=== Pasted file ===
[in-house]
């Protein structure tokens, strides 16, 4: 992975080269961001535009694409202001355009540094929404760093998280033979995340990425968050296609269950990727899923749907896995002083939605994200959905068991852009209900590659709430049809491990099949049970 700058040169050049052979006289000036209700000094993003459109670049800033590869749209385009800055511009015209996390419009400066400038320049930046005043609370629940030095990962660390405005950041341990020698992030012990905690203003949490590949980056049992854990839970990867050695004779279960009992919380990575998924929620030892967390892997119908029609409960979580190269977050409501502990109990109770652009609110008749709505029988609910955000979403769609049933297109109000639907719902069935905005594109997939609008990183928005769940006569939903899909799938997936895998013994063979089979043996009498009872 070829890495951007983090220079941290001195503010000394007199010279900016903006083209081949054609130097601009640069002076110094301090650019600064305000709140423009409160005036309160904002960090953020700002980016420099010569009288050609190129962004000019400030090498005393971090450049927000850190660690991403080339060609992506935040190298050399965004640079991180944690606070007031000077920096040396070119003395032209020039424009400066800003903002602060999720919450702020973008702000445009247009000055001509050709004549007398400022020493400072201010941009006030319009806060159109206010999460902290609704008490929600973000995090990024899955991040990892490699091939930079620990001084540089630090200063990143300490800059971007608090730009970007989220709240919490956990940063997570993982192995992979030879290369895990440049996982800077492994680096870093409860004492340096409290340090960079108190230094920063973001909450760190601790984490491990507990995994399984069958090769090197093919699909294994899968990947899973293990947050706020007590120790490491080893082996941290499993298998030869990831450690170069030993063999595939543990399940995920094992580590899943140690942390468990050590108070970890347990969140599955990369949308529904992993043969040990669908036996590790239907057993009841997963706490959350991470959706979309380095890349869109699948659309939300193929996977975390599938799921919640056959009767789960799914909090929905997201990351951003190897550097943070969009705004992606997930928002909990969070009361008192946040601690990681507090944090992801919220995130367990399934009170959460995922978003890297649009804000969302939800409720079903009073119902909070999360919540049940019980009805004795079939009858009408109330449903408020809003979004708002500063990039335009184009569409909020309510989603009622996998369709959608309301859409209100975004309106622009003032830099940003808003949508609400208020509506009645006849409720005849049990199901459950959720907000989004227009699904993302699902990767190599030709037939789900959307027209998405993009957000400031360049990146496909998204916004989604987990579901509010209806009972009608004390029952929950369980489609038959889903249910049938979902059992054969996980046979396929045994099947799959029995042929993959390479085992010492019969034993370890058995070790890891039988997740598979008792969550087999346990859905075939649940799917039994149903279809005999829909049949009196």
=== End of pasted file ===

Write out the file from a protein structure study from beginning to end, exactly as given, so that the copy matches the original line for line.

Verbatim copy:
[in-house]
């Protein structure tokens, strides 16, 4: 992975080269961001535009694409202001355009540094929404760093998280033979995340990425968050296609269950990727899923749907896995002083939605994200959905068991852009209900590659709430049809491990099949049970 700058040169050049052979006289000036209700000094993003459109670049800033590869749209385009800055511009015209996390419009400066400038320049930046005043609370629940030095990962660390405005950041341990020698992030012990905690203003949490590949980056049992854990839970990867050695004779279960009992919380990575998924929620030892967390892997119908029609409960979580190269977050409501502990109990109770652009609110008749709505029988609910955000979403769609049933297109109000639907719902069935905005594109997939609008990183928005769940006569939903899909799938997936895998013994063979089979043996009498009872 070829890495951007983090220079941290001195503010000394007199010279900016903006083209081949054609130097601009640069002076110094301090650019600064305000709140423009409160005036309160904002960090953020700002980016420099010569009288050609190129962004000019400030090498005393971090450049927000850190660690991403080339060609992506935040190298050399965004640079991180944690606070007031000077920096040396070119003395032209020039424009400066800003903002602060999720919450702020973008702000445009247009000055001509050709004549007398400022020493400072201010941009006030319009806060159109206010999460902290609704008490929600973000995090990024899955991040990892490699091939930079620990001084540089630090200063990143300490800059971007608090730009970007989220709240919490956990940063997570993982192995992979030879290369895990440049996982800077492994680096870093409860004492340096409290340090960079108190230094920063973001909450760190601790984490491990507990995994399984069958090769090197093919699909294994899968990947899973293990947050706020007590120790490491080893082996941290499993298998030869990831450690170069030993063999595939543990399940995920094992580590899943140690942390468990050590108070970890347990969140599955990369949308529904992993043969040990669908036996590790239907057993009841997963706490959350991470959706979309380095890349869109699948659309939300193929996977975390599938799921919640056959009767789960799914909090929905997201990351951003190897550097943070969009705004992606997930928002909990969070009361008192946040601690990681507090944090992801919220995130367990399934009170959460995922978003890297649009804000969302939800409720079903009073119902909070999360919540049940019980009805004795079939009858009408109330449903408020809003979004708002500063990039335009184009569409909020309510989603009622996998369709959608309301859409209100975004309106622009003032830099940003808003949508609400208020509506009645006849409720005849049990199901459950959720907000989004227009699904993302699902990767190599030709037939789900959307027209998405993009957000400031360049990146496909998204916004989604987990579901509010209806009972009608004390029952929950369980489609038959889903249910049938979902059992054969996980046979396929045994099947799959029995042929993959390479085992010492019969034993370890058995070790890891039988997740598979008792969550087999346990859905075939649940799917039994149903279809005999829909049949009196």